Out, proud but still victimised
When the first Joburg Pride took place in 1990, being out and proud was still so taboo that some participants wore paper bags over their heads.
Eleven years later, the event has become Africa's largest gay and lesbian pride parade, with more than 20000 bodies painting the streets of Johannesburg in rainbow colours.
Organisers expect to top that number when the parade is held at the Zoo Lake Sports Club tomorrow.
"Pride is no longer just for the LGBTI [lesbian, gay, bisexual, transgender, intersex] community," said Joburg Pride board member Thami Kotlolo.
"People are getting to understand it more."
Pride has improved with age, something Kotlolo said is due to the growth of the LGBTI community in Africa.
"Because we grow and become more of ourselves, we find more reason to celebrate who we are.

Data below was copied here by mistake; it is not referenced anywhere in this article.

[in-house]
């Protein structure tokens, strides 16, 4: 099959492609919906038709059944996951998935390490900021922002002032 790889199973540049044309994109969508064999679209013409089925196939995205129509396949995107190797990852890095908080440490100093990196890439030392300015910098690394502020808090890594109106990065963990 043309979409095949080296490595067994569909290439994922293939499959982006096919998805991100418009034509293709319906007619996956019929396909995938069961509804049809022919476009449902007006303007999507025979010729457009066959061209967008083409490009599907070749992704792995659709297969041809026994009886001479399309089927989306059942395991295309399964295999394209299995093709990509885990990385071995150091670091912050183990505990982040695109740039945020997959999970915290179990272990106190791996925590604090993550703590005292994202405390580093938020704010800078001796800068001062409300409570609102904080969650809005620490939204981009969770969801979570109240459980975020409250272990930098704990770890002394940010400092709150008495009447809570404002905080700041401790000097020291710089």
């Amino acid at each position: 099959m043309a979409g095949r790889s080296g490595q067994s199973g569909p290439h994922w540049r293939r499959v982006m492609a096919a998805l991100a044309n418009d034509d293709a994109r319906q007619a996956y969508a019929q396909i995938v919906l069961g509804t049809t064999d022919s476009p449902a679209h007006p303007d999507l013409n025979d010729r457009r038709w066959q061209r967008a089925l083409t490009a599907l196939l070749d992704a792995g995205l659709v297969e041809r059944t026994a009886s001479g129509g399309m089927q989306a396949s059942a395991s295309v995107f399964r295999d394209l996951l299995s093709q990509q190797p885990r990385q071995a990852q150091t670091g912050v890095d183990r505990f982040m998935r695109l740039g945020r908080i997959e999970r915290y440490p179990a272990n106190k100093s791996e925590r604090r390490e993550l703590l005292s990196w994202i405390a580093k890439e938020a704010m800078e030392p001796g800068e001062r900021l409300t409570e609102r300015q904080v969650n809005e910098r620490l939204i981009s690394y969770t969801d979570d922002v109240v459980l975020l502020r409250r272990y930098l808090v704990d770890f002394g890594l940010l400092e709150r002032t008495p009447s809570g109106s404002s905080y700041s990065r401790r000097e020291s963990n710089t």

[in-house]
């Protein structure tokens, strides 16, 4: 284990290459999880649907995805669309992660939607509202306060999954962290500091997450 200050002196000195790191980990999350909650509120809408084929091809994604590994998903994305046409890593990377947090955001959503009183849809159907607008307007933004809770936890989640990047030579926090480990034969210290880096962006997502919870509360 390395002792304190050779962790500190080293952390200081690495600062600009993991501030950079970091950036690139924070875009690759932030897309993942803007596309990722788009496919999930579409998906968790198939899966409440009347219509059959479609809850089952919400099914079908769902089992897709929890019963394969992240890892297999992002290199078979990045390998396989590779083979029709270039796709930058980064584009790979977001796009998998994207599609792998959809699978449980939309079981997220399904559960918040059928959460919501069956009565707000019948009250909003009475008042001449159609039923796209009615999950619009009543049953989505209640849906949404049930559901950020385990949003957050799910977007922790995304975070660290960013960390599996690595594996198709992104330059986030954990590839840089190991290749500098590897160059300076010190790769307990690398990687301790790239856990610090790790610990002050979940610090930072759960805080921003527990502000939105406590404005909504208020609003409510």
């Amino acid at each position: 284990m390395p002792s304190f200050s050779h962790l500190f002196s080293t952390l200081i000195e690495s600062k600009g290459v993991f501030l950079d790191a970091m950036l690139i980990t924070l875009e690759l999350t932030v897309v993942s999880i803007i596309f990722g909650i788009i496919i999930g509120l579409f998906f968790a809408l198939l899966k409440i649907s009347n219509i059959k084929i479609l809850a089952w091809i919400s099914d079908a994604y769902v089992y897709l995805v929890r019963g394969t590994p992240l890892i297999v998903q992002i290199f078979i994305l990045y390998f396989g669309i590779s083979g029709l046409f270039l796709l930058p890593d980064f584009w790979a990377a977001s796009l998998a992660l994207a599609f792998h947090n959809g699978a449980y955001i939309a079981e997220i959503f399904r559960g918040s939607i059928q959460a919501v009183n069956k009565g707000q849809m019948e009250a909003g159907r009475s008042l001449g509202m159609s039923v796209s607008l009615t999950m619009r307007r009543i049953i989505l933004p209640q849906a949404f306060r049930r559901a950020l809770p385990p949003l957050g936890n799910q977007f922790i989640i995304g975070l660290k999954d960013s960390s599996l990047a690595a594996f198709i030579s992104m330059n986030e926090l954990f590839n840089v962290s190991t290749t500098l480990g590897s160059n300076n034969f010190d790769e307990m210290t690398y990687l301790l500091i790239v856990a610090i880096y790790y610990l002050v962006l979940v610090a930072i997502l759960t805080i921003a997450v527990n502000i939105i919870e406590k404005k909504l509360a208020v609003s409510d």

"We, as South Africa, are ready to start celebrating our belonging to the LGBTI community."
In a country where violence against gays and lesbians remains a brutal reality, this year's "Protect Our Rights" theme couldn't be more fitting.
"We're still victimised by society," said Kotlolo, referring to an incident earlier this year when the National House of Traditional Leaders called for a review of a clause protecting gays and lesbians from discrimination based on sexual orientation.
"The mere fact that there are people who still think we need to review basic human rights is a constitutional problem. [Questioning gay rights] should never be a discussion."
Joburg Pride will feature performances by Flash Republic, Crazy White Boy and Nancy G.
"I'm excited to play for such a great and receptive audience," said Nancy G. While she is looking forward to having fun, she is also keen to raise awareness of homophobia.
"We're a new race of human beings and we're free to be who we want to be."
Aside from the main parade, there are Side Dish events, which include art exhibitions, film screenings and pre- and post-Pride parties.